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Manufacturing leads the way in microsegmentation adoption

Nov. 10, 2021

The powerful security practice has earned a reputation as the best way to protect against rising cyber-threats and defend complex network architectures.

Byos' Ryan Bunker

Cyber-attacks are on the rise in 2021. There were 184 million ransomware attacks in 2017; by 2020, the number of annual ransomware attacks climbed to 304 million. Last year, experts identified 270,000 new variants of malware—120,000 more than they had identified in 2019.

The threat is particularly high in the manufacturing industry; attacks on manufacturing companies around the world rose 300% in 2021, according to the Global Threat Intelligence Report.

In the 12-month period between June 2020 and June 2021, one in five manufacturing companies in the US and the UK experienced cyber attacks—and that’s likely a conservative estimate.

While these threats were taking root in manufacturing and in other industries, corporate networks were also evolving. Device sprawl across distributed workforces and the adoption of smart devices contribute to the increasing difficulty security professionals face when it comes to defining and protecting corporate networks. 

While perimeter-based models were once the default for network security, today’s network-security professionals are overhauling their approach in favor of security solutions like microsegmentation that adhere to zero-trust principles. These fundamental changes are an appropriate and powerful response to the exploding frequency of cyber-threats and the new reality of the shape of corporate networks.

Here’s a snapshot of the state of microsegmentation in the manufacturing industry and beyond in 2021.

Microsegmentation is the new standard for network security

According to research conducted in 2021, microsegmentation adoption has grown quickly and spread widely. 83% of cybersecurity leaders have already implemented some form of microsegmentation at their organizations. At the same time, adoption rates vary from industry to industry. Manufacturing leads the pack with 95% of cybersecurity professionals having implemented microsegmentation models in some form. As a point of comparison, industries like telecommunications have seen less than 30% adoption.

It’s safe to assume that this is fueled by the overwhelmingly positive reputation that microsegmentation has earned among network-security professionals. According to our research, 92% of cybersecurity leaders believe that microsegmentation is a practical and efficient way of improving overall network security.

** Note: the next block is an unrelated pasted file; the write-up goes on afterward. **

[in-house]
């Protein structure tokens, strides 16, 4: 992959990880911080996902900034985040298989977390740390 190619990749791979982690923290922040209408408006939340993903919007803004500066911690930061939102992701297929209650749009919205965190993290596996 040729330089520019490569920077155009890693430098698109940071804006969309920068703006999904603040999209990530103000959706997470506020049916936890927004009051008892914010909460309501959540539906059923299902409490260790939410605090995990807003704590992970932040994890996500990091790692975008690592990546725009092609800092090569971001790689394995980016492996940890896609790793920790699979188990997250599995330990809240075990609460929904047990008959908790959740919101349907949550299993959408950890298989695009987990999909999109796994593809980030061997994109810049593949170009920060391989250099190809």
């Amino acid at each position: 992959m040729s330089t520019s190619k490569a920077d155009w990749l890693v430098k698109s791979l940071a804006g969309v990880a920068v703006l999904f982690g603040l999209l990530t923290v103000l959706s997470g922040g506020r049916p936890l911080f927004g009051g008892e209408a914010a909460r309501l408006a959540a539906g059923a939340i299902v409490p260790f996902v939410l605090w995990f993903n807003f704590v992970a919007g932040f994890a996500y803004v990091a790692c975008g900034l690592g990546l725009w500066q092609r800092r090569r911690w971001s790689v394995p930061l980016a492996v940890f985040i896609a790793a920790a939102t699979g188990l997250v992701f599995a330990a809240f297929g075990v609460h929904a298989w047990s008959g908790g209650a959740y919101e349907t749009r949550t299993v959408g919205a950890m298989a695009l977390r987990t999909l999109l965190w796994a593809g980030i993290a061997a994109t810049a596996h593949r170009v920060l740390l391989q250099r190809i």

In that sense, security professionals are enthusiastic about microsegmentation because it addresses so many security priorities at once: threat management, secure-remote access, precision-policy enforcement, centralized-device fleet control, and legacy-device coverage. The ability to address the full scope of network-security challenges that manufacturing companies face is likely one of the main drivers behind microsegmentation’s traction in the industry. 

Why some companies still lag behind in adopting microsegmentation

Manufacturers that have been slow to adopt microsegmentation share the same concerns as other industries—namely, resources. Lack of personnel, budget, or time dedicated to deployment (or the perceived lack of those resources) stands in the way of more universal adoption. The concerns are understandable, particularly for global manufacturers that manage vast networks and diverse device fleets, but it’s those same organizations that are at the greatest risk from bad actors.

Ironically, the other common factor keeping cybersecurity professionals from implementing microsegmentation is network complexity, which presents something of a catch-22. Networks becoming more and more complex in recent years—a trend that has been accelerated by the pandemic, which saw remote work skyrocket to new highs—is one of the reasons microsegmentation is such an apt security solution today, and yet it is also one of the factors preventing some security professionals from adopting it.

The time for microsegmentation in manufacturing is now

For security professionals who face delays, it’s important to understand that newer microsegmentation technologies have successfully lowered or eliminated those perceived barriers. And in the manufacturing industry, there’s no time to lose. Cyber-criminals understand that manufacturing companies manage and maintain huge quantities of valuable data, which makes them vulnerable to intellectual-property theft, in addition to the direct cost of production downtime from a potential ransomware attack. The lingering effects of the global COVID-19 pandemic have laid bare just how critical supply chain health is to stable economies; another point of vulnerability for the manufacturing industry.

Microsegmentation offers companies in the manufacturing industry—and across the board—a powerful security solution that protects the least-divisible components of a corporate network: its endpoints. By providing security at such a granular level, microsegmentation allows security professionals to identify threats and address attacks before they can move laterally and proliferate throughout a network.

As the new gold standard of robust security strategies, microsegmentation is the right move for manufacturing companies facing increased threats and expanding networks. And thanks to innovation in the space, microsegmentation is firmly within reach for companies that have held back due to concerns about time, money and manpower. 

Ryan Bunker is the director of business development at Byos